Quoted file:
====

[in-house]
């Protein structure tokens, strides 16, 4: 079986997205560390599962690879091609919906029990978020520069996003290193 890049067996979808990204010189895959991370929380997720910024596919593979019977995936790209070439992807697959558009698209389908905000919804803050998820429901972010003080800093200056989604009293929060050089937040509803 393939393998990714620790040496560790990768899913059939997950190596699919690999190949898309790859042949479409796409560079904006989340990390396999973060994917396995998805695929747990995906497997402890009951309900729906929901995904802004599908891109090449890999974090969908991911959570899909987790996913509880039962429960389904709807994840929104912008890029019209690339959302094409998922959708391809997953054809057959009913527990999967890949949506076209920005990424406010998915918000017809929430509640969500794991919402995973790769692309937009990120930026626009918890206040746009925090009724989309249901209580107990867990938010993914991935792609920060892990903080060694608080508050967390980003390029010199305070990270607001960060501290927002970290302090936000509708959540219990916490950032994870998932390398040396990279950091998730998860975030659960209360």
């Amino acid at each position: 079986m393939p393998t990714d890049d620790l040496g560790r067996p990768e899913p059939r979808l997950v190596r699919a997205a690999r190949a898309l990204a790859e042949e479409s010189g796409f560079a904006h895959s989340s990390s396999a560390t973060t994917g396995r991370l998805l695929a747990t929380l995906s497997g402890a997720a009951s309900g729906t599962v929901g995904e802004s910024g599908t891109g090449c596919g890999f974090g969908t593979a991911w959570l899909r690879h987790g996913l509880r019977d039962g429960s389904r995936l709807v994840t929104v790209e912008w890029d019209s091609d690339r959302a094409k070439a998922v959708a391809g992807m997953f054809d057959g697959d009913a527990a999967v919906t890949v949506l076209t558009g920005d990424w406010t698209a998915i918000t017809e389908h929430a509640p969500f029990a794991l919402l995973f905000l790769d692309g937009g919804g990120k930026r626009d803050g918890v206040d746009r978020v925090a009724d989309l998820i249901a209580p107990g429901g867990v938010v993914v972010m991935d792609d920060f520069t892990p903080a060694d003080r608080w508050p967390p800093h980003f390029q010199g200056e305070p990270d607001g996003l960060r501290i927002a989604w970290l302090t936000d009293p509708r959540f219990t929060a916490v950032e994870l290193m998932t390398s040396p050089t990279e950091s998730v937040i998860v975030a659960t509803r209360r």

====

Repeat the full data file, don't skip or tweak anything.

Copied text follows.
[in-house]
């Protein structure tokens, strides 16, 4: 079986997205560390599962690879091609919906029990978020520069996003290193 890049067996979808990204010189895959991370929380997720910024596919593979019977995936790209070439992807697959558009698209389908905000919804803050998820429901972010003080800093200056989604009293929060050089937040509803 393939393998990714620790040496560790990768899913059939997950190596699919690999190949898309790859042949479409796409560079904006989340990390396999973060994917396995998805695929747990995906497997402890009951309900729906929901995904802004599908891109090449890999974090969908991911959570899909987790996913509880039962429960389904709807994840929104912008890029019209690339959302094409998922959708391809997953054809057959009913527990999967890949949506076209920005990424406010998915918000017809929430509640969500794991919402995973790769692309937009990120930026626009918890206040746009925090009724989309249901209580107990867990938010993914991935792609920060892990903080060694608080508050967390980003390029010199305070990270607001960060501290927002970290302090936000509708959540219990916490950032994870998932390398040396990279950091998730998860975030659960209360």
């Amino acid at each position: 079986m393939p393998t990714d890049d620790l040496g560790r067996p990768e899913p059939r979808l997950v190596r699919a997205a690999r190949a898309l990204a790859e042949e479409s010189g796409f560079a904006h895959s989340s990390s396999a560390t973060t994917g396995r991370l998805l695929a747990t929380l995906s497997g402890a997720a009951s309900g729906t599962v929901g995904e802004s910024g599908t891109g090449c596919g890999f974090g969908t593979a991911w959570l899909r690879h987790g996913l509880r019977d039962g429960s389904r995936l709807v994840t929104v790209e912008w890029d019209s091609d690339r959302a094409k070439a998922v959708a391809g992807m997953f054809d057959g697959d009913a527990a999967v919906t890949v949506l076209t558009g920005d990424w406010t698209a998915i918000t017809e389908h929430a509640p969500f029990a794991l919402l995973f905000l790769d692309g937009g919804g990120k930026r626009d803050g918890v206040d746009r978020v925090a009724d989309l998820i249901a209580p107990g429901g867990v938010v993914v972010m991935d792609d920060f520069t892990p903080a060694d003080r608080w508050p967390p800093h980003f390029q010199g200056e305070p990270d607001g996003l960060r501290i927002a989604w970290l302090t936000d009293p509708r959540f219990t929060a916490v950032e994870l290193m998932t390398s040396p050089t990279e950091s998730v937040i998860v975030a659960t509803r209360r």